Despite a 4-1 loss to Saint Louis in the championship match of the Atlantic 10 tournament, the level of defensive intensity the Massachusetts women’s soccer team came out with during the match put pressure on an offensively potent Billikens (12-8-1, 7-3-0 A-10) team.
“You have to be good defensively against a team like Saint Louis, that is very offensively focused, they get forward fast, they put pressure on teams,” head coach Jason Dowiak said.
UMass’ (11-6-4, 5-3-2 A-10) success this season was due in large part due to its ability to consistently come out with strong defensive performances. Such performances have often been led by co-captain Ava Jouvenel and Fiona Kane, who were both named to the all A-10 tournament team.
“When you have two defenders that get selected by the media in the conference, as two of the best players in out of the entire tournament, even though we gave up four goals today, I think that says a lot about what our group achieved early on in this game,” Dowiak said.
In Sunday’s 4-1 loss, the Minutewomen came out early with strong defensive pressure towards the attacking Saint Louis team who only managed to score one goal in the first 60 minutes of the match. Unfortunately, that pressure was not sustained for the rest of the match where the Billikens managed to put three goals past the Minutewomen.
“I think we put the pieces on offense and defense together really well for the majority of the game until the last about 30 minutes when they got that second goal and then we had to make adjustments,” said Dowiak. “You play a team that’s been here four years in a row, they know what it takes, they’ve got a lot of upperclassmen that have won in every year that they’ve been here.”
However, UMass displayed its character by still providing maximum effort regardless of how many goals it was down by. Senior Ava Jouvenel catalyzed many of the Minutewomen’s efforts by not letting up for the entirety of the 90 minutes she played on the field. Jouvenel not only made composed and smart defensive decisions to protect her goalkeepers but also provided opportunities in the attack when necessary.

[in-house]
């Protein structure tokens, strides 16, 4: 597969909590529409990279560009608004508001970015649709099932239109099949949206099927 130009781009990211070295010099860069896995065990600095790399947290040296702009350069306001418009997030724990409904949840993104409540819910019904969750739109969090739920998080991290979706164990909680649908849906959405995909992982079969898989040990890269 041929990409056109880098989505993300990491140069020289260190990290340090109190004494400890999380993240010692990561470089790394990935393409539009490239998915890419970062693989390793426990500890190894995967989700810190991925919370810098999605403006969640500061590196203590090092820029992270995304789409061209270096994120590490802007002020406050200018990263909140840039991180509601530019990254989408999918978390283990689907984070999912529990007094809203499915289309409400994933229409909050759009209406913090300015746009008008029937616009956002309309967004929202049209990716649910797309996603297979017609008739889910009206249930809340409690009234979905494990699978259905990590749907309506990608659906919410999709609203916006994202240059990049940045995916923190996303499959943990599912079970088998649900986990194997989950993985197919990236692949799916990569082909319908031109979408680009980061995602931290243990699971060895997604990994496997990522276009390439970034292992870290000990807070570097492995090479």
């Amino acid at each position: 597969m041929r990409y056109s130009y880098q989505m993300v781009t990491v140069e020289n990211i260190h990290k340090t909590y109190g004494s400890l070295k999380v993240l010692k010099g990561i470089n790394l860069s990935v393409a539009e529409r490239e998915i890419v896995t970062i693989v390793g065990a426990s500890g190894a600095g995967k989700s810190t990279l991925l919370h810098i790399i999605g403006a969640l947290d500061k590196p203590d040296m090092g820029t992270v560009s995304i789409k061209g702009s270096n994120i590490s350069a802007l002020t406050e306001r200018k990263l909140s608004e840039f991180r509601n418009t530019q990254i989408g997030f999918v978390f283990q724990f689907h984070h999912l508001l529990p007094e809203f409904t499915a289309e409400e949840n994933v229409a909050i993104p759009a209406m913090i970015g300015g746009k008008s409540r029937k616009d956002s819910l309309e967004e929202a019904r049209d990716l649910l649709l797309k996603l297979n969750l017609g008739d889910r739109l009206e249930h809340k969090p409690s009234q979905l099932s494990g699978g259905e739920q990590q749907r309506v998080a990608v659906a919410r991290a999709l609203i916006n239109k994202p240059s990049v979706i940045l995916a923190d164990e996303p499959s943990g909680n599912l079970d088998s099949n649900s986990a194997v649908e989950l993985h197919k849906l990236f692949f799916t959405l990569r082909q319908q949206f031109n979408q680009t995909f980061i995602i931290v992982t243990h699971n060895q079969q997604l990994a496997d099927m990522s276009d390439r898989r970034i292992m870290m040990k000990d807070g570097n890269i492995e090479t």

“[Jouvenel], similar to Dani [Sclafani] last year, set an example of being willing, able, and capable of putting the game onto her back at times, in how she advanced up the field and how she set that competitive example,” Dowiak said. “It’s amazing to have leadership on the team like that. They understand what they have to do but to be able to also produce in a different way than they’ve been called upon in the previous games, I think just says a lot about what [Jouvenel]’s IQ and ability really is.”
Although the Minutewomen would have liked to have won the tournament, the season can be considered a success for the young team, who made its first A-10 appearance in 10 years. This success can be attributed not only to the overall talent of the team but also to the level of leadership shown by the few more experienced players. Jouvenel’s impact on the Minutewomen this year has been an undeniable fact that has drawn the team together and brought them many victories.
“[Jouvenel] is probably one of the most competitive players I’ve ever coached, she is in the greatest way stubborn and dominant and commanding,” Dowiak said. “She doesn’t allow people to take breaks and she holds people accountable. When you think about our level and at the professional levels of soccer, when you think about a captain and what their job is on the field- [Jouvenel] embodies that.”
“She holds people accountable, she says the tough things when they need to be said and she’s continued to hold that role really close to her heart because it matters so much to her. That’s a special quality to have in a player and that’s why she was our captain this year.”
Batanai Dhliwayo can be reached at [email protected]